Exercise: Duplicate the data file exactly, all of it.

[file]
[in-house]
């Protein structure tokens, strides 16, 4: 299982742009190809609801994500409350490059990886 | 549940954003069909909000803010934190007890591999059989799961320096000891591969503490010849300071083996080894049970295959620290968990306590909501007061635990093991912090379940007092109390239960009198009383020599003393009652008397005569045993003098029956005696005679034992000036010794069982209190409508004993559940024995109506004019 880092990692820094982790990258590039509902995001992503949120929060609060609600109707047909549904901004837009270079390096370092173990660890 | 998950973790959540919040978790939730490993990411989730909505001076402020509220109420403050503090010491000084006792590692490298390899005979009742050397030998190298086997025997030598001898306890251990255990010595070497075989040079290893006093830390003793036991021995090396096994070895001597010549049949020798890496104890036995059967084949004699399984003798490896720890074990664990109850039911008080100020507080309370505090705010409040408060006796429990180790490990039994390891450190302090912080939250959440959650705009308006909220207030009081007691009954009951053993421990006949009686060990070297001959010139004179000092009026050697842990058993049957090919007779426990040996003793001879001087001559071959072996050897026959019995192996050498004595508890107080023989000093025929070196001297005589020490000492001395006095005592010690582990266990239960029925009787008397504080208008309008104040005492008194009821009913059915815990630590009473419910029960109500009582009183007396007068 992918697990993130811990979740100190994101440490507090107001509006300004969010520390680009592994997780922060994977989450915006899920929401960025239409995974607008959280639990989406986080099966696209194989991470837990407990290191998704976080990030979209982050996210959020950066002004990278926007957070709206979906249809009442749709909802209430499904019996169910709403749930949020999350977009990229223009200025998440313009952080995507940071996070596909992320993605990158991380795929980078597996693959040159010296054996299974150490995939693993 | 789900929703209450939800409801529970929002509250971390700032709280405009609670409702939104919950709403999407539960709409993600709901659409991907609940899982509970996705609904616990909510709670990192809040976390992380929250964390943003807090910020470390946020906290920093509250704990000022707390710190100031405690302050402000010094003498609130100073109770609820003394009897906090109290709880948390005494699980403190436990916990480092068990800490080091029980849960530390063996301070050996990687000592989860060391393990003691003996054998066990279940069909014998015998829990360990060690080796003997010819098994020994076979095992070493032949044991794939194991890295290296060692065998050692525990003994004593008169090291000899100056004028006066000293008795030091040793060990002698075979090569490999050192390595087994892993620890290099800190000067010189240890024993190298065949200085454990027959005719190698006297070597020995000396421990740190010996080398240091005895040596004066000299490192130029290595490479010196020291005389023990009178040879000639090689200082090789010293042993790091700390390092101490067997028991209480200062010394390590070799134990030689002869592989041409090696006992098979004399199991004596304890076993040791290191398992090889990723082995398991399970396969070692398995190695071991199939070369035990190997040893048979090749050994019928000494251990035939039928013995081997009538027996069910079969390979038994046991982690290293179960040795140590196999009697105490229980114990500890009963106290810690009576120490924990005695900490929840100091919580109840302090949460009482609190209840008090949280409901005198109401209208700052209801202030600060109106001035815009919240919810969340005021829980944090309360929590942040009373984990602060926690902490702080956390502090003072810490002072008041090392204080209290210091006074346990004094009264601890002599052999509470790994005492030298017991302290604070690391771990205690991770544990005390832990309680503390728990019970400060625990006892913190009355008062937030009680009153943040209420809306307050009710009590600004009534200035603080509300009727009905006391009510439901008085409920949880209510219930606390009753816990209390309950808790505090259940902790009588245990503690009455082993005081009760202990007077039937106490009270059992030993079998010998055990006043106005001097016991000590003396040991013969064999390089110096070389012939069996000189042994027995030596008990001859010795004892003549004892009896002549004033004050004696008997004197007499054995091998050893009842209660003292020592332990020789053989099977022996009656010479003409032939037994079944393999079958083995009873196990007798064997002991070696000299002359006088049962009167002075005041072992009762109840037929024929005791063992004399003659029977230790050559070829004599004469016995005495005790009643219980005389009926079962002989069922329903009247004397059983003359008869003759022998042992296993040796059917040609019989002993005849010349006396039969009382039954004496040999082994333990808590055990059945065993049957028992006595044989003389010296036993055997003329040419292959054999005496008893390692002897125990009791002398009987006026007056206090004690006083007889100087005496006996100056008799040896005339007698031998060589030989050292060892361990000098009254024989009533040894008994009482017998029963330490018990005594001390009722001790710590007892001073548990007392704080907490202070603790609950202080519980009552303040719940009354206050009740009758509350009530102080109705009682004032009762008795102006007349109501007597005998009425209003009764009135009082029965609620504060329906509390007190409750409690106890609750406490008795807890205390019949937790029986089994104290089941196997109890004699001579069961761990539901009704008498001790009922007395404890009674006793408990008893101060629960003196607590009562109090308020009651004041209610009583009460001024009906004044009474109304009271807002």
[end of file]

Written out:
[in-house]
């Protein structure tokens, strides 16, 4: 299982742009190809609801994500409350490059990886 | 549940954003069909909000803010934190007890591999059989799961320096000891591969503490010849300071083996080894049970295959620290968990306590909501007061635990093991912090379940007092109390239960009198009383020599003393009652008397005569045993003098029956005696005679034992000036010794069982209190409508004993559940024995109506004019 880092990692820094982790990258590039509902995001992503949120929060609060609600109707047909549904901004837009270079390096370092173990660890 | 998950973790959540919040978790939730490993990411989730909505001076402020509220109420403050503090010491000084006792590692490298390899005979009742050397030998190298086997025997030598001898306890251990255990010595070497075989040079290893006093830390003793036991021995090396096994070895001597010549049949020798890496104890036995059967084949004699399984003798490896720890074990664990109850039911008080100020507080309370505090705010409040408060006796429990180790490990039994390891450190302090912080939250959440959650705009308006909220207030009081007691009954009951053993421990006949009686060990070297001959010139004179000092009026050697842990058993049957090919007779426990040996003793001879001087001559071959072996050897026959019995192996050498004595508890107080023989000093025929070196001297005589020490000492001395006095005592010690582990266990239960029925009787008397504080208008309008104040005492008194009821009913059915815990630590009473419910029960109500009582009183007396007068 992918697990993130811990979740100190994101440490507090107001509006300004969010520390680009592994997780922060994977989450915006899920929401960025239409995974607008959280639990989406986080099966696209194989991470837990407990290191998704976080990030979209982050996210959020950066002004990278926007957070709206979906249809009442749709909802209430499904019996169910709403749930949020999350977009990229223009200025998440313009952080995507940071996070596909992320993605990158991380795929980078597996693959040159010296054996299974150490995939693993 | 789900929703209450939800409801529970929002509250971390700032709280405009609670409702939104919950709403999407539960709409993600709901659409991907609940899982509970996705609904616990909510709670990192809040976390992380929250964390943003807090910020470390946020906290920093509250704990000022707390710190100031405690302050402000010094003498609130100073109770609820003394009897906090109290709880948390005494699980403190436990916990480092068990800490080091029980849960530390063996301070050996990687000592989860060391393990003691003996054998066990279940069909014998015998829990360990060690080796003997010819098994020994076979095992070493032949044991794939194991890295290296060692065998050692525990003994004593008169090291000899100056004028006066000293008795030091040793060990002698075979090569490999050192390595087994892993620890290099800190000067010189240890024993190298065949200085454990027959005719190698006297070597020995000396421990740190010996080398240091005895040596004066000299490192130029290595490479010196020291005389023990009178040879000639090689200082090789010293042993790091700390390092101490067997028991209480200062010394390590070799134990030689002869592989041409090696006992098979004399199991004596304890076993040791290191398992090889990723082995398991399970396969070692398995190695071991199939070369035990190997040893048979090749050994019928000494251990035939039928013995081997009538027996069910079969390979038994046991982690290293179960040795140590196999009697105490229980114990500890009963106290810690009576120490924990005695900490929840100091919580109840302090949460009482609190209840008090949280409901005198109401209208700052209801202030600060109106001035815009919240919810969340005021829980944090309360929590942040009373984990602060926690902490702080956390502090003072810490002072008041090392204080209290210091006074346990004094009264601890002599052999509470790994005492030298017991302290604070690391771990205690991770544990005390832990309680503390728990019970400060625990006892913190009355008062937030009680009153943040209420809306307050009710009590600004009534200035603080509300009727009905006391009510439901008085409920949880209510219930606390009753816990209390309950808790505090259940902790009588245990503690009455082993005081009760202990007077039937106490009270059992030993079998010998055990006043106005001097016991000590003396040991013969064999390089110096070389012939069996000189042994027995030596008990001859010795004892003549004892009896002549004033004050004696008997004197007499054995091998050893009842209660003292020592332990020789053989099977022996009656010479003409032939037994079944393999079958083995009873196990007798064997002991070696000299002359006088049962009167002075005041072992009762109840037929024929005791063992004399003659029977230790050559070829004599004469016995005495005790009643219980005389009926079962002989069922329903009247004397059983003359008869003759022998042992296993040796059917040609019989002993005849010349006396039969009382039954004496040999082994333990808590055990059945065993049957028992006595044989003389010296036993055997003329040419292959054999005496008893390692002897125990009791002398009987006026007056206090004690006083007889100087005496006996100056008799040896005339007698031998060589030989050292060892361990000098009254024989009533040894008994009482017998029963330490018990005594001390009722001790710590007892001073548990007392704080907490202070603790609950202080519980009552303040719940009354206050009740009758509350009530102080109705009682004032009762008795102006007349109501007597005998009425209003009764009135009082029965609620504060329906509390007190409750409690106890609750406490008795807890205390019949937790029986089994104290089941196997109890004699001579069961761990539901009704008498001790009922007395404890009674006793408990008893101060629960003196607590009562109090308020009651004041209610009583009460001024009906004044009474109304009271807002």